A Taste of Paprika

By M.K. Albus

When we think of paprika we tend to think of Europe where it is a widely used spice. Hungarian paprika may be the most famous as it is the predominant spice used in Hungarian cooking. But it is also widely used in Spain, Turkey, all the Balkan countries, as well as the rest of Europe. It is also a common spice in Morocco and it is used often in India as a coloring agaent.

But paprika was unheard of in Europe until after Christopher Columbus opened up the wonders of the Americas to the rest of the world. Paprika is made from dried ground peppers and peppers (capsicums) are native to the Western Hemisphere. It was the Spanish who first brought pepper seeds back to Spain where they were grown and the fruit was dried and ground into a powder called pimenton.

It was not long before seeds made their way to Turkey and from there throughout the Ottoman Empire. It was in the early 1600's that peppers were introduced to Hungary and within a century paprika was a common spice, but it was only eaten by peasants. It was not until the 1800's that the noble classes adopted it.

Paprika is the main ingredient in Hungarian gulasch as well as many Hungarian veal and chicken dishes and goose or duck porkolt. In Spain it is an essential ingredient in the widely used romesco sauce and it is used to flavor fish, potato dishes, and omelettes. It is also used in sofrito, a mixture of onions and other ingredients that is fried in olive oil and used as base for slow-cooked dishes. In Morocco paprika is used in a marinade called chermoula that is used for fish dishes.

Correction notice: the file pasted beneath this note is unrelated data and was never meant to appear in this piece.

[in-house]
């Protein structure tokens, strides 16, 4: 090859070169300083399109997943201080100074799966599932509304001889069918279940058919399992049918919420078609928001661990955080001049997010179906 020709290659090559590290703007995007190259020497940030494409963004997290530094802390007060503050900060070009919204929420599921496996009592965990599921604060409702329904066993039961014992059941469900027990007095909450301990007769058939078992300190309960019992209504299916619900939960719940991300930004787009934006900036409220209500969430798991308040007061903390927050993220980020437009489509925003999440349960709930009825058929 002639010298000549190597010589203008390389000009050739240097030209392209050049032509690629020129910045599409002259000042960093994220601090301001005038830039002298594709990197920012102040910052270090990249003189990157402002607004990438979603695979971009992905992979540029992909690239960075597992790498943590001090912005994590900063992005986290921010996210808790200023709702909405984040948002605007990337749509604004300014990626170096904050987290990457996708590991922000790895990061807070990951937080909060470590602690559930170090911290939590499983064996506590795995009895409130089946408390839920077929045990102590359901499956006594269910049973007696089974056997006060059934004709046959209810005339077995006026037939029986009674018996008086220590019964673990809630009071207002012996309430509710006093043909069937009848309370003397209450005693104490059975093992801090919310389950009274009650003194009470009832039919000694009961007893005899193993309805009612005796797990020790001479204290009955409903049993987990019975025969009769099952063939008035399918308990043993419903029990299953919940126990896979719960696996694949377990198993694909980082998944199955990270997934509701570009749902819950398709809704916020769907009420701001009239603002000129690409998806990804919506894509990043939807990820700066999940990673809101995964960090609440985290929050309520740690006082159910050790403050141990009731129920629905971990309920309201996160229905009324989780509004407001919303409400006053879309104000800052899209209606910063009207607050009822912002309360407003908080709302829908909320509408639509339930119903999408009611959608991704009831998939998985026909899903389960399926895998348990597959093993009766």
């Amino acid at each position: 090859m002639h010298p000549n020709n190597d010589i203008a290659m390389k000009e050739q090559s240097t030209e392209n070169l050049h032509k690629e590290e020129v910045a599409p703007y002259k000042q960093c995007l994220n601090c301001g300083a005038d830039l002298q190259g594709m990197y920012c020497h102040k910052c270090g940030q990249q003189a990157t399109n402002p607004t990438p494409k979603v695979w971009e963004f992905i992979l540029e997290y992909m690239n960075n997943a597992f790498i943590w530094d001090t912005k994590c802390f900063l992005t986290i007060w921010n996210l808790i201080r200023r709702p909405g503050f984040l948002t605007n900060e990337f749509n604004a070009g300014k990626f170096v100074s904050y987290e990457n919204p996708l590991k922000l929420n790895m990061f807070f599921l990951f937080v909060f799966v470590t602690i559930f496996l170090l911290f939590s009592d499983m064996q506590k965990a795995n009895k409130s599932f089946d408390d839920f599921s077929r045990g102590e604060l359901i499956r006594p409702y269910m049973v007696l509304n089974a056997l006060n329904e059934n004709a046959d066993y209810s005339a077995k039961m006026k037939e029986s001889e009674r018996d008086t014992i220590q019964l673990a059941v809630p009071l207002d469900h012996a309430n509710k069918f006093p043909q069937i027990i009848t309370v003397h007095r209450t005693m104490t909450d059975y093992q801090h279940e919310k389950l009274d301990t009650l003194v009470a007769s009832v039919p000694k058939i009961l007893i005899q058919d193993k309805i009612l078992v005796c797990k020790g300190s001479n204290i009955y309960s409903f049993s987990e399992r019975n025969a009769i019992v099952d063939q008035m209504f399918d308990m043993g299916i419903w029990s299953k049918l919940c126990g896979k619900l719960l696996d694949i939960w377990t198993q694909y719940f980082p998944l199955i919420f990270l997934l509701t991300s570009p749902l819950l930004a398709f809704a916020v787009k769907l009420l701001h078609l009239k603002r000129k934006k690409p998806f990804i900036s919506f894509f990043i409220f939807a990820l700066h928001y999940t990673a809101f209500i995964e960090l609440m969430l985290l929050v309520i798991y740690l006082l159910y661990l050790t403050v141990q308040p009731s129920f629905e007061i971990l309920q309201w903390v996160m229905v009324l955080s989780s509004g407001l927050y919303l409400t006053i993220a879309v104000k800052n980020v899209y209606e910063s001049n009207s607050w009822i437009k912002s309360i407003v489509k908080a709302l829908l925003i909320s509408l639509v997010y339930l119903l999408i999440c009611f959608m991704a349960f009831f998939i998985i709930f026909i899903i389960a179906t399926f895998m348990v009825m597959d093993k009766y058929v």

Spanish, Portuguese, and Moroccan paprika are very similar and they are not as hot as the paprika used in Hungary and the Balkans. American paprika is the very mildest.

Depending on the types of peppers used and the amount of veins and ground seeds used, paprika can be bittersweet, sweet, or hot. It is important never to overheat paprika as then it becomes bitter. That is one reason it is so popular in slow-cooked meals.

Paprika combines well with saffron, thyme, turmeric, rosemary, parsly, oregano, ginger, caraway, cardamom, and garlic. It also goes well with sour cream and yogurt. It is used to flavor practically all meats and goes well with rice and especially potatos.

There are around a dozen different kinds of European paprika and they are generally designated by the region in which the peppers were grown. Hungary, Spain, and the Balkans are the main growing regions.

There is no single paprika pepper. Various paprikas are made from different red peppers. Making your own paprika is not difficult. Let the fruits dry and then separate the flesh from the seeds and veins. Separately grind both into a fine powder. Since most of the hotness is in the veins and seeds, you then add an amount of the ground seeds and veins into the ground flesh that is proportionate to how hot you want the paprika to be. When storing paprika be sure to keep it in an airtight container away from light as light diminishes the potency and vibrancy of the paprika.

M.K. Albus is a freelance writer who writes for Culinary McCook and other websites.
See other articles by M. K. Albus: Using Roses in the Kitchen - The Wonders of Kale - Dogs and Nuts Are Not a Good Mix - Food and Vibration - Dad's Apple Pandowdy

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